The exception applies to a range of dishonesty beyond solely criminal acts or fraudulent misrepresentations, but the extent to which it so extends is less clear. The decision in BBGP Managing General Partner Ltd and others v Babcock & Brown Global Partners [2010] EWHC 2176 (Ch)[4] expressed the test to be applied in broad terms including when:

"…the wrongdoer has gone beyond conduct which merely amounts to a civil wrong; he has indulged in sharp practice, something of an underhand nature where the circumstances required good faith, something which commercial men would say was a fraud or which the law treats as entirely contrary to public policy [emphasis added]."

The underlined wording, potentially expanding the test to take into account a range of public policy considerations beyond dishonesty, was subject to subsequent obiter judicial discussion in the Curless v Shell International Ltd[5]The Court of Appeal in those proceedings concluded this was incorrect and there remained a need for a degree of dishonesty.

The current scope of the exception was considered in the recent case of Barrowfen Properties Ltd v Patel[6]. The Court held that the exception could apply to allegations of breaches of the Companies Act 2006 relating to obligations owed by company directors if those “…allegations involve fraud, dishonesty, bad faith or sharp practice or where the director consciously or deliberately prefers his or her own interests over the interests of the company and does so "under a cloak of secrecy". The case is of interest as the breaches complained of would not necessarily lead to a conclusion of dishonest conduct, but the Court confirmed there must also be an additional element of the Defendant’s actions of the type described in BBGP.

The appropriate test to consider before disapplying the fundamental principle that individuals or businesses should be free to take legal advice without fear of it becoming public is undoubtedly a difficult one. Clearly, it must be for the party seeking to apply the exception to show there is some form of prima facie case to be answered. In addition, given the breadth of potential wrongdoing that would otherwise be concealed behind the cloak of legal privilege, English law must be sufficiently flexible to allow a claimant to access the documents it needs to prove its case in circumstances other than a clear case of criminal fraud.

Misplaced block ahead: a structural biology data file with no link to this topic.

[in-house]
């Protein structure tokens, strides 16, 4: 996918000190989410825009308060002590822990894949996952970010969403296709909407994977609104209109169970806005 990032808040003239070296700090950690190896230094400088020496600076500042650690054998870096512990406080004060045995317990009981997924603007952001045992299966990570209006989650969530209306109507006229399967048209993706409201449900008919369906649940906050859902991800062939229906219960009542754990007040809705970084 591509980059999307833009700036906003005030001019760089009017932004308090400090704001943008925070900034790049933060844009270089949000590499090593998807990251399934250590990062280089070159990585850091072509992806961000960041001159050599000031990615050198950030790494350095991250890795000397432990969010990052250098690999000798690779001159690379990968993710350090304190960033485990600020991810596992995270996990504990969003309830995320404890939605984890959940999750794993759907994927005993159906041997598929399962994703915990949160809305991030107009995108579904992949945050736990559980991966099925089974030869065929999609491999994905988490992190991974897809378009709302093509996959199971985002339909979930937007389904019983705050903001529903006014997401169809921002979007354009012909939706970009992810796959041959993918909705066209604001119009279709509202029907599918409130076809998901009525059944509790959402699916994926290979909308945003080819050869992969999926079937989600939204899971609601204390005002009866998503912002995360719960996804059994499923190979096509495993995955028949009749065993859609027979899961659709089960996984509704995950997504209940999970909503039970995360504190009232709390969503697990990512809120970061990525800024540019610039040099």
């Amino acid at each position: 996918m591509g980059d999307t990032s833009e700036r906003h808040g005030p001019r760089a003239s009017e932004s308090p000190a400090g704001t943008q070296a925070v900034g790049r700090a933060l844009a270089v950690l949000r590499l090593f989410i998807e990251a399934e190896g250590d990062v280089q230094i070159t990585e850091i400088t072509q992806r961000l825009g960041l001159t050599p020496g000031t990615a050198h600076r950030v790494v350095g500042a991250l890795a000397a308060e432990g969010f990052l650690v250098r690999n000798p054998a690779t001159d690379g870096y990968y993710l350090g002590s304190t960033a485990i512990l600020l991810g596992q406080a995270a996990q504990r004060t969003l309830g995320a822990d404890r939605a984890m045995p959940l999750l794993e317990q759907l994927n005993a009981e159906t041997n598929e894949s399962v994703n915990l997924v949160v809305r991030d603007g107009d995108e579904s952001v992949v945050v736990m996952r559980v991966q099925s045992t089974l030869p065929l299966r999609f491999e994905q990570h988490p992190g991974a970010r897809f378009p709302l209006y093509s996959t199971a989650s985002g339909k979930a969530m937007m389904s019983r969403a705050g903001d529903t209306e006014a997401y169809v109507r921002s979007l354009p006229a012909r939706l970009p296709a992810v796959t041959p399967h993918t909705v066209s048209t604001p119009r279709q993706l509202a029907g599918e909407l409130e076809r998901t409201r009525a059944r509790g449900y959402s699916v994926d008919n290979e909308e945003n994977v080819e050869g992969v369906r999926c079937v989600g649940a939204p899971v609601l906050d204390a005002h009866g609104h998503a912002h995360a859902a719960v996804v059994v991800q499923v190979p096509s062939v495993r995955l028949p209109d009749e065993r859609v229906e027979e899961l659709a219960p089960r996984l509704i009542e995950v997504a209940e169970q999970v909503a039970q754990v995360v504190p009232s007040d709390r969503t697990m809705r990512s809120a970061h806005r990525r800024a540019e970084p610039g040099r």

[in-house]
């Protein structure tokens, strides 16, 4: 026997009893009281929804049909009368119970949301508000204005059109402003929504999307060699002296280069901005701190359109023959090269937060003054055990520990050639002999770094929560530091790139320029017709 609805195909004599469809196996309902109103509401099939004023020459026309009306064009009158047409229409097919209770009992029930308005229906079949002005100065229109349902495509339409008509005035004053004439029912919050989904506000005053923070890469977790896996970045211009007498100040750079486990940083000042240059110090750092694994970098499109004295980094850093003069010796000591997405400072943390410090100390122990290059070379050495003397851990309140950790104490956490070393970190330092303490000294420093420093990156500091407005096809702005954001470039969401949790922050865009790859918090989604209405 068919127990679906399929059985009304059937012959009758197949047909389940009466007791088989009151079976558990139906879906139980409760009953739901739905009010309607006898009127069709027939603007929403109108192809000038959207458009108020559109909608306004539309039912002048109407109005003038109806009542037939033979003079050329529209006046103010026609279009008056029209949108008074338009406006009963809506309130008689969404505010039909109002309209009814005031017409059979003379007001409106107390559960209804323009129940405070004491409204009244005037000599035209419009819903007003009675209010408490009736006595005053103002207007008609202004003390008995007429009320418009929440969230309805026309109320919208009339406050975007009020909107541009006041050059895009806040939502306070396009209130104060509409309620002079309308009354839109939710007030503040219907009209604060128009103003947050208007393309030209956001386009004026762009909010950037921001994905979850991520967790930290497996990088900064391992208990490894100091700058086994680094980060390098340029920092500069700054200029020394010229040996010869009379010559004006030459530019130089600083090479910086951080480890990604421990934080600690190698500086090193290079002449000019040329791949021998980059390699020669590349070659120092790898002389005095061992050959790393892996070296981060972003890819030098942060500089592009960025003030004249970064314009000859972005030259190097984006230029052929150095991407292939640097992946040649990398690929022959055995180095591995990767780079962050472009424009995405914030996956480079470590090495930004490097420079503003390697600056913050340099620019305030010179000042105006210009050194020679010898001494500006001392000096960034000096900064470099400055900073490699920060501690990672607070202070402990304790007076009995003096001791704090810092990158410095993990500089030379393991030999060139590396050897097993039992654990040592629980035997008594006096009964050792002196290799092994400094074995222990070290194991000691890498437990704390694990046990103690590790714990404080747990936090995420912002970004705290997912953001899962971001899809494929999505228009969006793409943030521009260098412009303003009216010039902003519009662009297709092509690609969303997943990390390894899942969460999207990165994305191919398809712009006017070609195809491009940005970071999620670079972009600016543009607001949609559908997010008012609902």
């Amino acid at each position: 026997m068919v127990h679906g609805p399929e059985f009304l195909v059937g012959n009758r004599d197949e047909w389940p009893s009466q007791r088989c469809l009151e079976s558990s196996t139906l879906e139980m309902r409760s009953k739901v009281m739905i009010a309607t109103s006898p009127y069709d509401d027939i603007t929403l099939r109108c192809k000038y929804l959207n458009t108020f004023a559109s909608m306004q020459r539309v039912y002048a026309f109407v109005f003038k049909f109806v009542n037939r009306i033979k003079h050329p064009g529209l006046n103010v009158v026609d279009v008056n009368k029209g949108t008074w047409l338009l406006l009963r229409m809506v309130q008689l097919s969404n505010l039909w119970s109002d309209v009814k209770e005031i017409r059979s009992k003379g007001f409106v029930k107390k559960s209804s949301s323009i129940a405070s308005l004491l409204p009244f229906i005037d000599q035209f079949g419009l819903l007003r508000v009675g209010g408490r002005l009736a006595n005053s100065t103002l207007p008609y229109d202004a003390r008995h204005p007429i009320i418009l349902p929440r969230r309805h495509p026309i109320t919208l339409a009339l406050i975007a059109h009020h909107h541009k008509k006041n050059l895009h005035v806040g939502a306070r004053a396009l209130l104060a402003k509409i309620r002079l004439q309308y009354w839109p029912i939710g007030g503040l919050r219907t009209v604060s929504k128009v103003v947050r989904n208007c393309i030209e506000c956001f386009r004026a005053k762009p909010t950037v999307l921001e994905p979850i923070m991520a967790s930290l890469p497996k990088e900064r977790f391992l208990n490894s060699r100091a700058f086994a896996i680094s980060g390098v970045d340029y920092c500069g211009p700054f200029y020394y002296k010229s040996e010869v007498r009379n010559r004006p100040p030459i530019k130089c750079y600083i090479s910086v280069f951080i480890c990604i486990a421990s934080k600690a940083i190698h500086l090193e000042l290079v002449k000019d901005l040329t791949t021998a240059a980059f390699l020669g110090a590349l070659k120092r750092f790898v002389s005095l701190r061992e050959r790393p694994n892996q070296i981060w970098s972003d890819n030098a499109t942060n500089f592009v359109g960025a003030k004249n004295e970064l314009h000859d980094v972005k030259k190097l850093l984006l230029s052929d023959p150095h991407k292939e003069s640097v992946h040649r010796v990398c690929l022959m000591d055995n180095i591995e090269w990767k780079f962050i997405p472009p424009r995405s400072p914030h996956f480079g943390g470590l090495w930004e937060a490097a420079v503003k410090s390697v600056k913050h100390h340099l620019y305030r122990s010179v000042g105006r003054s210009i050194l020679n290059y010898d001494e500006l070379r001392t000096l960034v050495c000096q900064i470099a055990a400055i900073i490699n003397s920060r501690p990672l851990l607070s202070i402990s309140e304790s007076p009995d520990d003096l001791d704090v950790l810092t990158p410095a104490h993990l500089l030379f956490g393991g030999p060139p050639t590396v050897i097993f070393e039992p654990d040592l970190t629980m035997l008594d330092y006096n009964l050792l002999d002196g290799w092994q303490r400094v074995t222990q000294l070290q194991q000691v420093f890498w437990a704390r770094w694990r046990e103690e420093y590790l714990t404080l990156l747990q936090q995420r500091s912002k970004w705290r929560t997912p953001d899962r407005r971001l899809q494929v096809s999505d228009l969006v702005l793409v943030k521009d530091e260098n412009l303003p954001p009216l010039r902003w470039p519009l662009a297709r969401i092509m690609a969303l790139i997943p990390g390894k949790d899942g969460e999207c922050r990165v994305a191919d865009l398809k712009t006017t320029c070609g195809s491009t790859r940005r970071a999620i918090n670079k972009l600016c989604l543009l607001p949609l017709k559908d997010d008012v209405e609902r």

Conversely, judges need to be careful when applying the doctrine that they do not expand the criteria to such an extent that every decision taken by a business or individual can subsequently be scrutinized by a third party. As the Court of Appeal found in Shell, it would be inappropriate to allow inspection of documents where the nature of the advice is that given by lawyers “day in, day out”.

In conclusion, borrowing a passage from the leading judgment in Shell, the scope of the exception and whether “public policy” criteria should apply will continue to be debated and “…is an important argument, which will no doubt have to be decided one day…” in the future!


[1] JSC BTA Bank v Ablyazov & Ors [2014] EWHC 2788 (Comm) and Addlesee v Dentons Europe LLP [2020] EWHC 238 (Ch),

[2] Brent LBC v Kane [2014] EWHC 4564 (Ch),

[3] Curless v Shell International Ltd [2019] EWCA Civ 1710.

[4] Following the judgment in Barclays Bank Plc v Eustice [1995] EWCA Civ 29,

[5] [2019] EWCA Civ 1710,

[6] Barrowfen Properties v Patel & Ors [2020] EWHC 2536 (Ch).

Other Perspectives